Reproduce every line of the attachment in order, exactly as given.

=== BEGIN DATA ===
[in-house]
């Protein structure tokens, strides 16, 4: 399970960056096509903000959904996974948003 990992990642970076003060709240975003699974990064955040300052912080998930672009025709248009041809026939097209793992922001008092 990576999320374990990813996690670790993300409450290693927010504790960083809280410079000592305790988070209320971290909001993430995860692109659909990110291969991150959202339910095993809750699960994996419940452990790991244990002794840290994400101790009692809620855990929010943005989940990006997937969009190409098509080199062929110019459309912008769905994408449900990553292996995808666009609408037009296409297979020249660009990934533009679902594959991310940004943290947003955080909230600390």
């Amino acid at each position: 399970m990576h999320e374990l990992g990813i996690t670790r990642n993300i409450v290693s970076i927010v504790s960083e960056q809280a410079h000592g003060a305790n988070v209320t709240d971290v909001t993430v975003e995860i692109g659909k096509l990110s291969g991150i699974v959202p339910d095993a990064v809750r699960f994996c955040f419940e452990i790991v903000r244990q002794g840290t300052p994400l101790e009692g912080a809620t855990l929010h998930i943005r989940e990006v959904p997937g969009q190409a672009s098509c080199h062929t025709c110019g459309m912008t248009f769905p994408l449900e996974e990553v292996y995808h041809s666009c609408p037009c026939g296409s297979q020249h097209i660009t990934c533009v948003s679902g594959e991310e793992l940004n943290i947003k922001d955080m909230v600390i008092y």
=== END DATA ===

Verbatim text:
[in-house]
């Protein structure tokens, strides 16, 4: 399970960056096509903000959904996974948003 990992990642970076003060709240975003699974990064955040300052912080998930672009025709248009041809026939097209793992922001008092 990576999320374990990813996690670790993300409450290693927010504790960083809280410079000592305790988070209320971290909001993430995860692109659909990110291969991150959202339910095993809750699960994996419940452990790991244990002794840290994400101790009692809620855990929010943005989940990006997937969009190409098509080199062929110019459309912008769905994408449900990553292996995808666009609408037009296409297979020249660009990934533009679902594959991310940004943290947003955080909230600390």
């Amino acid at each position: 399970m990576h999320e374990l990992g990813i996690t670790r990642n993300i409450v290693s970076i927010v504790s960083e960056q809280a410079h000592g003060a305790n988070v209320t709240d971290v909001t993430v975003e995860i692109g659909k096509l990110s291969g991150i699974v959202p339910d095993a990064v809750r699960f994996c955040f419940e452990i790991v903000r244990q002794g840290t300052p994400l101790e009692g912080a809620t855990l929010h998930i943005r989940e990006v959904p997937g969009q190409a672009s098509c080199h062929t025709c110019g459309m912008t248009f769905p994408l449900e996974e990553v292996y995808h041809s666009c609408p037009c026939g296409s297979q020249h097209i660009t990934c533009v948003s679902g594959e991310e793992l940004n943290i947003k922001d955080m909230v600390i008092y």